There is likely great competition for places'in the Dominion representative team to visit Australia next Easter. Restricted to 24 players, many are sure to bo disappointed. When the “All Whites ” visited Australia in 1906 the strength of the visitors was 40, and then many were shut out. A position in the team next year will be, if anything, more honorable, and the trouble of selection must be grefit The Australian Bowling Council have not oiily agreed to allow Now Zealanders to compete for their championships (about which at one time there was-some doubt), but have made arrangements for a special international rubber, to be decided irn mediately after the tournament lias dosed. This rubber will presumably be contested by six rinks a side, and should be of great interest. To get a place in the Dominion team will therefore bo the earnest desire of many a bowler, and the Selection Committee must prepare themselves for unkind i’emarks. The Australian Council have adopted the Carnival Committees report, and a concise list of conditions covering most matters that arc likely to arise. Anything not arranged for is practically left to the Carnival Committee. It was decided that the Champion Rink trophies should be : First prize, 20gs: second, 10gs. Championship; Four prizes of 20, 10, 5, and guineas. Entrance fees arc 20s and 10s for each event lespectively. * From the Sydney ‘Referee’:—So long as the game is played, it will doubtless matter little what method of testing is adopted, it will fail to give entire satisfaction. When the latest New Zealanders were here they witnessed an exhibition of the Australian method at Alcock’s rooms by means of what is known as the table test. The standard howl was first sent down, and each of the succeeding woods was expected to " dp ” as much at least as the standard. -The New Zealanders wore interested, but not greatly impressed, most of them exptessing the opinion that the test on the green, as o’ tained in New Zealand, was the better. Mr A. J. Whitehouse, one of the New South Wales representatives on the Australian Bowling Council, and an ex-Wol-lingtonian, explained that tho council had tried all known green tests before finally adopting the, table test, which was found to be more effective. .He agreed that New Zealanders were fortunate in having such an excellent man as Mr Scott to do their testing, and said the New South Wales people were equally fortunate in having a capable, careful, and conscientious man in charge of tho table.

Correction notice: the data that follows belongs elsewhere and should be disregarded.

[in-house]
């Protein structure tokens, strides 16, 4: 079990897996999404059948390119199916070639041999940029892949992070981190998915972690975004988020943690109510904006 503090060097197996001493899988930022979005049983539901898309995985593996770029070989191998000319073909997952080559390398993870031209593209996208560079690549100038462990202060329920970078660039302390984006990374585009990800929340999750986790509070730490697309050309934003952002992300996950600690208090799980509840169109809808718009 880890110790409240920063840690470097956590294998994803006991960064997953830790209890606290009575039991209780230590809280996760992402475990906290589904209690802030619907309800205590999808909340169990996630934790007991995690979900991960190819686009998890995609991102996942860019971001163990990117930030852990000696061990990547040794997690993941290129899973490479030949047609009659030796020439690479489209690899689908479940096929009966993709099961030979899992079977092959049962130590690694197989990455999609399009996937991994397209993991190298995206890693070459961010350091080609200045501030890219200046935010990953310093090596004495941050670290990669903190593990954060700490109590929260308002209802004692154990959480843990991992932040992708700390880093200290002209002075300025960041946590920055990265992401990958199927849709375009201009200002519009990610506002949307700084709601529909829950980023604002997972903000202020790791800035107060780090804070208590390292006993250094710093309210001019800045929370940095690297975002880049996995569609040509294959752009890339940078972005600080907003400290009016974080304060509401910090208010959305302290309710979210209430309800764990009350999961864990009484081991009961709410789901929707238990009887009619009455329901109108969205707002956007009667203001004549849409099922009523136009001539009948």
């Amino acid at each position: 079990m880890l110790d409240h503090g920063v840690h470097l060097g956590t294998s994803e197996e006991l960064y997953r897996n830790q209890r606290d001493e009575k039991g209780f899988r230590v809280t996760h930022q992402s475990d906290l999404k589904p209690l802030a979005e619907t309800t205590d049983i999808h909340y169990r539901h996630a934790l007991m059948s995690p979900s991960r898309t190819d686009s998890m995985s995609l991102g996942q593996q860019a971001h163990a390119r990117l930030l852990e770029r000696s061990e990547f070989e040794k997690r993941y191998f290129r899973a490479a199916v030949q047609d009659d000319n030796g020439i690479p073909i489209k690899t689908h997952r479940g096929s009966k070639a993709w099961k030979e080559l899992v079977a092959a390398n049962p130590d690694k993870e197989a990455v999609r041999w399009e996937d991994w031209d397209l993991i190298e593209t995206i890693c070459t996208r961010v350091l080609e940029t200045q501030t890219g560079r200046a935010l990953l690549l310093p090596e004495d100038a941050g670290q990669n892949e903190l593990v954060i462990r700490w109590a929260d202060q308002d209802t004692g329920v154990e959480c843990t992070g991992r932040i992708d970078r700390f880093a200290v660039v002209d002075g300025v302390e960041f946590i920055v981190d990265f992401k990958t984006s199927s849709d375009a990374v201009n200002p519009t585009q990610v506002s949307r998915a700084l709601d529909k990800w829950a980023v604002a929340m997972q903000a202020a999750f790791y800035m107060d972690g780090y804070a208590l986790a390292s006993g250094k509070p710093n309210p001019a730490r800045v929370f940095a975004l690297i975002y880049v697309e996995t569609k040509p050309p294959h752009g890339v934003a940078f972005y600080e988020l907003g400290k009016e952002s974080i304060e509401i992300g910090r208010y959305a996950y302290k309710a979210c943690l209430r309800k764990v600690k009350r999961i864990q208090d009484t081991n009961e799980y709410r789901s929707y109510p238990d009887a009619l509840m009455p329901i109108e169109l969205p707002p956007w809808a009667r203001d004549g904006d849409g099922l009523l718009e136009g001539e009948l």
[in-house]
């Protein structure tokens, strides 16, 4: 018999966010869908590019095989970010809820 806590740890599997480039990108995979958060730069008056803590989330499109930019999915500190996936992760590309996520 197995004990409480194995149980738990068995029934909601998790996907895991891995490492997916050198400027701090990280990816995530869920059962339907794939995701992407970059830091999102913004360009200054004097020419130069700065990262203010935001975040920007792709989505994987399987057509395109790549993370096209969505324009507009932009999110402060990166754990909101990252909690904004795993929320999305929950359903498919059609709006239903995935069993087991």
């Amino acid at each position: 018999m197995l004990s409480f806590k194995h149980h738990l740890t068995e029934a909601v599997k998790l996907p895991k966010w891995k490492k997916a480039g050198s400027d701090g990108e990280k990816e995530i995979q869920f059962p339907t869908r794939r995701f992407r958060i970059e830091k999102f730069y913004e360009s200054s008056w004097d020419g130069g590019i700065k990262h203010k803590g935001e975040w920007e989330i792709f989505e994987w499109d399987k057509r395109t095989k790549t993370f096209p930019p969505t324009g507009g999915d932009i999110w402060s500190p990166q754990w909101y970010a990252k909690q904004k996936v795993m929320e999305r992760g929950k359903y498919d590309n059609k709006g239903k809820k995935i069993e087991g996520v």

This article text was automatically generated and may include errors. View the full page to see article in its original form.
Permanent link to this item

Bibliographic details

BOWLING, Issue 15629, 21 October 1914

Word Count

BOWLING Issue 15629, 21 October 1914

  1. New formats

    Papers Past now contains more than just newspapers. Use these links to navigate to other kinds of materials.

  2. Hierarchy

    These links will always show you how deep you are in the collection. Click them to get a broader view of the items you're currently viewing.

  3. Search

    Enter names, places, or other keywords that you're curious about here. We'll look for them in the fulltext of millions of articles.

  4. Search

    Browsed to an interesting page? Click here to search within the item you're currently viewing, or start a new search.

  5. Search facets

    Use these buttons to limit your searches to particular dates, titles, and more.

  6. View selection

    Switch between images of the original document and text transcriptions and outlines you can cut and paste.

  7. Tools

    Print, save, zoom in and more.

  8. Explore

    If you'd rather just browse through documents, click here to find titles and issues from particular dates and geographic regions.

  9. Need more help?

    The "Help" link will show you different tips for each page on the site, so click here often as you explore the site.